Seems like most of the people who care about authenticity in restoration are in the clubs built around the brand. That's where I heard the push-back to restomodding. But that's a relatively small part of the enthusiast hobby in general. And even within the Tbird clubs, most people have said hey it's your car - make it yours. I just felt I had to justify it! 😉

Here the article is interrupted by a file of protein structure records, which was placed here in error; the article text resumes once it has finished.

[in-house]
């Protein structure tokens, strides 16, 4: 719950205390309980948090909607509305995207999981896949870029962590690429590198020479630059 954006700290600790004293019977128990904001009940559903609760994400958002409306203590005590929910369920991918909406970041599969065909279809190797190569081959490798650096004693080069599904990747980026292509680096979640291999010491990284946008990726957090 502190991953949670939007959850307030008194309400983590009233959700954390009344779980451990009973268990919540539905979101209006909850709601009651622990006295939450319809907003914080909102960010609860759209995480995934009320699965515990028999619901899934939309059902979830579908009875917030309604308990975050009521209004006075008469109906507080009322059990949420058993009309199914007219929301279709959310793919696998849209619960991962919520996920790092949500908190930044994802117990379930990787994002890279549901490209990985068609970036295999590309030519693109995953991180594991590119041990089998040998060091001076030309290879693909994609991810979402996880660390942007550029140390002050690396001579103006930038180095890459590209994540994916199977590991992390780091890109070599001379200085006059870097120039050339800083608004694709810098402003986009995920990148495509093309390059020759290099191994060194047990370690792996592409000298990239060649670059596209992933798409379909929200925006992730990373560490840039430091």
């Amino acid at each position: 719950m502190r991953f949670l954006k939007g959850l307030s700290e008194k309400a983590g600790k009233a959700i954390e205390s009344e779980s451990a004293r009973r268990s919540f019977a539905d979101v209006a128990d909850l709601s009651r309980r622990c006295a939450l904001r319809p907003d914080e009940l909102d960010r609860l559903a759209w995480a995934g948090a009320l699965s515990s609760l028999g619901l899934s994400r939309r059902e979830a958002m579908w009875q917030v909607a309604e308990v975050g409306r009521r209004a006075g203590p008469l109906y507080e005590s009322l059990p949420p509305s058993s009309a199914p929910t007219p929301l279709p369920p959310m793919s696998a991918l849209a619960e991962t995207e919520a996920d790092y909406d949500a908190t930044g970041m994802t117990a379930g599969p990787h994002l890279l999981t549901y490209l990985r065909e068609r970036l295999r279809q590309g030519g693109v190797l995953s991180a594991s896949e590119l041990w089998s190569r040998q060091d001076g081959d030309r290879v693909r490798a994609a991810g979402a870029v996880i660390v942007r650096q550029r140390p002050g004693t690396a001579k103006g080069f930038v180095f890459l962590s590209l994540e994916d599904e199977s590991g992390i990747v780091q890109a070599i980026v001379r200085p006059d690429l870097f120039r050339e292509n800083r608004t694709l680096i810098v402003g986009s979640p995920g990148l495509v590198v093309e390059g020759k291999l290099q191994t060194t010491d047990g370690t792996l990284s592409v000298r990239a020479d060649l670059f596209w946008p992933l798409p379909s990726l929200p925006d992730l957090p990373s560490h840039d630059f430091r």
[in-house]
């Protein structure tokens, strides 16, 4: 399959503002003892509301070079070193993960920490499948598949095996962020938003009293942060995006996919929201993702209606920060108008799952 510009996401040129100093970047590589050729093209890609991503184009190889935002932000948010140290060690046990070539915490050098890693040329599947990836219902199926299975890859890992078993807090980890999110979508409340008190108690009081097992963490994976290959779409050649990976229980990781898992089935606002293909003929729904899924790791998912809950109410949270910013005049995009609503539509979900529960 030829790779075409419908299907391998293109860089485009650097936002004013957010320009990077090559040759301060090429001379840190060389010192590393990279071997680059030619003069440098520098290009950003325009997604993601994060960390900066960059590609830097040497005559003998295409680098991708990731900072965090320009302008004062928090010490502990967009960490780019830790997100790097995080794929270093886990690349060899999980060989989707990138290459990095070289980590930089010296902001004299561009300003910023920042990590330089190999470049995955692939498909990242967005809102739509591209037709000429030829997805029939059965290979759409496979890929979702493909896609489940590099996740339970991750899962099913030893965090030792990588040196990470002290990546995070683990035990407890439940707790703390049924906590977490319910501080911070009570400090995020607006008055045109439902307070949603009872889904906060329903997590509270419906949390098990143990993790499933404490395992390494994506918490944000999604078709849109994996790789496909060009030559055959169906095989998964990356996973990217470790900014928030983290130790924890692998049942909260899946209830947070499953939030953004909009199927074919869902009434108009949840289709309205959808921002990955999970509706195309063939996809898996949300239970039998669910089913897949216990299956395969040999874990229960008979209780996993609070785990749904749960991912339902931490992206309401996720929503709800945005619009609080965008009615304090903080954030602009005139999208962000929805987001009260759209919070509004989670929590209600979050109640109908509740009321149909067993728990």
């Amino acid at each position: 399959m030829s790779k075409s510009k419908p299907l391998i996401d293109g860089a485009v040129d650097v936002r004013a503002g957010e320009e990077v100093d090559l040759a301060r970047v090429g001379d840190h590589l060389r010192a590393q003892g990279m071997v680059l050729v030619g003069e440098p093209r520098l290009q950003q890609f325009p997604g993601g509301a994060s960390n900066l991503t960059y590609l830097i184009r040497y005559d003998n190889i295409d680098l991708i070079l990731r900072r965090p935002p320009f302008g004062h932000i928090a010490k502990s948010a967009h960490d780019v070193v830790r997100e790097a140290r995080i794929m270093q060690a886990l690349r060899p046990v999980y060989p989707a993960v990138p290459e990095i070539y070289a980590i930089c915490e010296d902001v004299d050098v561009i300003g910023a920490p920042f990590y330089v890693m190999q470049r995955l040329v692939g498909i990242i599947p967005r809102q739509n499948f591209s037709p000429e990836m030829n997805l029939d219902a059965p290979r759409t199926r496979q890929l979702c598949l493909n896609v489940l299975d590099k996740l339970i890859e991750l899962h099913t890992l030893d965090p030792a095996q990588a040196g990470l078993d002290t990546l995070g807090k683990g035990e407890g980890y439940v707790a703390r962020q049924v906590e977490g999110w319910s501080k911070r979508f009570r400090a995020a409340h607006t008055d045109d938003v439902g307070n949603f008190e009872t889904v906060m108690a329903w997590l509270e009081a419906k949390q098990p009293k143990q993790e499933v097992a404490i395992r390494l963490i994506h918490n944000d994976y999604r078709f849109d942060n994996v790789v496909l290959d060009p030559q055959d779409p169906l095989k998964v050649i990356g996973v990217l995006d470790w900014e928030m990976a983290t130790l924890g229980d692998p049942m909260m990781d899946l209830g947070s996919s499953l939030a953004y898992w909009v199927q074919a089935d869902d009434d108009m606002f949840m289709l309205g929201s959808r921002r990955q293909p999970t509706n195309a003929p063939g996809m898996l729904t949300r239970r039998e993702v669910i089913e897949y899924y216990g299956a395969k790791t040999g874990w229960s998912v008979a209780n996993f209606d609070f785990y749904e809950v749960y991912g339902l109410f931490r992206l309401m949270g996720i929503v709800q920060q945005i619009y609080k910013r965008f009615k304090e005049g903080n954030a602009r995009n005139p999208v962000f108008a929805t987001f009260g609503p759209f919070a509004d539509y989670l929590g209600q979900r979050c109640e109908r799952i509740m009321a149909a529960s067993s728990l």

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“That’s a rare car” they said. “Don’t touch it, that’s a piece of history” they said. It’s true, a ’59 Tbird with a manual transmission is rare - only 2% of total production. Those with overdrive, which this car had, were half of that, maybe 800 units. And in a convertible? Who knows. But oh was it clunky to drive. Second took so long to engage you’d lose 3-5mph during the upshift. First wasn’t synchronized at all. Transmission oil was leaking right through the overdrive solenoid and dripping on the exhaust (how much longer will that last?). And my rotator cuff is shot, making that 1-2 shift a challenge. But I’ve said it myself “if we don’t save some of these, millennials will never know what a 3-on-the-tree is”. So I added the $800 for a full rebuild to the budget. The old 352 FE ran okay after rebuilding the carb and throwing in a Pertronix ignition. But I was so concerned about originality that I carefully preserved the little carburetor heat tube that warms the choke with heat from the exhaust manifold even though I’d replaced the choke with an electric one. But the engine was tired. Several cylinders had low compression and the blow-by from the ubiquitous draft tube was basting the entire underside of the car with greasy funk. When I parked the car, smoke curled up from the grimy crank case breather. There was a vibration at 1250rpm and again at 2500. It would rev beyond that, but not happily. Ford didn’t have “matching numbers” until later into the ‘60s, however it seemed pretty clear this engine was original to the car and had never been out. So I called the two FE engine experts in the area for overhaul estimates. I found the car on Hemmings in Marietta, OH with less than 70k miles and trailered it home in January of 2020. I spent the 2020 Covid lockdown fixing myriad electrical and mechanical issues so I could enjoy it through the summer. The unit body was perfectly solid from floor pans to the new top. It has manual brakes and steering in addition to the manual transmission, yet it has power windows. If that’s not strange enough, the original owner added a continental spare kit on day two! (Don’t you wish we could go back to ask the original buyer what they were thinking?) A collector friend offered to sell me a 390 he had fully rebuilt for a concours ’59 restoration he started but had to abandon. I said no thanks, some of my favorite car shows require unmodified original cars, so I’ll rebuild the 352, thanks. Then both rebuilding estimates came in around $6000. He wanted half that for the 390. And he said (correctly) you can’t tell one from the other without measuring the stroke - the blocks are identical. And it was 30 more horsepower. And it was sitting there ready to drop in, instead of waiting “oh, 6-8 weeks depending when we can get the parts...” I asked a friend who had driven many 3-speeds to drive mine to get a second opinion if it shifted normally or not. His assessment was “yup, that’s what they were like.” And the limp noodle column shifter? “They were never made for speed shifting.” I tried to find out if the antique Borg Warner designed in the ’40s would take another 30hp from the 390. “Oh it might” was the foggy reply. So, I could spend the $800 to rebuild it, only to have it still shift like a truck and potentially implode? I started poking around for 5-speed Tremecs, “just in case” you know. I found a ’94 T5, the last year with a mechanical speedometer drive and the longer pilot shaft to better mate with the old FE. My fabricator guy determined it would fit in the transmission tunnel perfectly, and he could make me a custom adapter plate from FE to T5. It was less than half the cost of rebuilding the old 3-speed, and I knew how nicely they shifted. But I’d have to punch a hole in my center console! And how would I get into those shows? I decided I could drape my Thunderbird cap over the console shifter as I drove in, and the rest of the time it would enjoy rowing a modern 5-speed. I can’t wait to drive it this summer. Fabricator guy made me a custom shifter that will accept the original T-bird shift lever off the column, which of course matches the dash knobs, etc. So my hope is that someone who doesn’t know that Squarebirds never came with a console shifter could look at it and think “gee, it sure looks original”. But am I done? Well, I should add power disc brakes to keep up with the added displacement, right? And there’s a guy who has installed rack and pinion steering...
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